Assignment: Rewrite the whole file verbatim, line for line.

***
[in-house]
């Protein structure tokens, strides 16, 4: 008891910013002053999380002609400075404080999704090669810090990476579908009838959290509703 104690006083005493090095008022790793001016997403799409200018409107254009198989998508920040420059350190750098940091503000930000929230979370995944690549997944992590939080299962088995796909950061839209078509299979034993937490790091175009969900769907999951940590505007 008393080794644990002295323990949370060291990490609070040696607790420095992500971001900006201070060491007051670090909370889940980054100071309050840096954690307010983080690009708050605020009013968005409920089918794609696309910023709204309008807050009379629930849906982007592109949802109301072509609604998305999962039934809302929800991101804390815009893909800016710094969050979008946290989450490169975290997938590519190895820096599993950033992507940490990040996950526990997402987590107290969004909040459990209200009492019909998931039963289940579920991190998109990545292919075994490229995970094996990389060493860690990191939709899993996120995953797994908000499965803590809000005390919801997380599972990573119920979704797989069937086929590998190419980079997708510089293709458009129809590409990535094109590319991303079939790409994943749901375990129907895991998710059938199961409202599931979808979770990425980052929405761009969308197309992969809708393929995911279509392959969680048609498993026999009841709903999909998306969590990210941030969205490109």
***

[in-house]
């Protein structure tokens, strides 16, 4: 008891910013002053999380002609400075404080999704090669810090990476579908009838959290509703 104690006083005493090095008022790793001016997403799409200018409107254009198989998508920040420059350190750098940091503000930000929230979370995944690549997944992590939080299962088995796909950061839209078509299979034993937490790091175009969900769907999951940590505007 008393080794644990002295323990949370060291990490609070040696607790420095992500971001900006201070060491007051670090909370889940980054100071309050840096954690307010983080690009708050605020009013968005409920089918794609696309910023709204309008807050009379629930849906982007592109949802109301072509609604998305999962039934809302929800991101804390815009893909800016710094969050979008946290989450490169975290997938590519190895820096599993950033992507940490990040996950526990997402987590107290969004909040459990209200009492019909998931039963289940579920991190998109990545292919075994490229995970094996990389060493860690990191939709899993996120995953797994908000499965803590809000005390919801997380599972990573119920979704797989069937086929590998190419980079997708510089293709458009129809590409990535094109590319991303079939790409994943749901375990129907895991998710059938199961409202599931979808979770990425980052929405761009969308197309992969809708393929995911279509392959969680048609498993026999009841709903999909998306969590990210941030969205490109």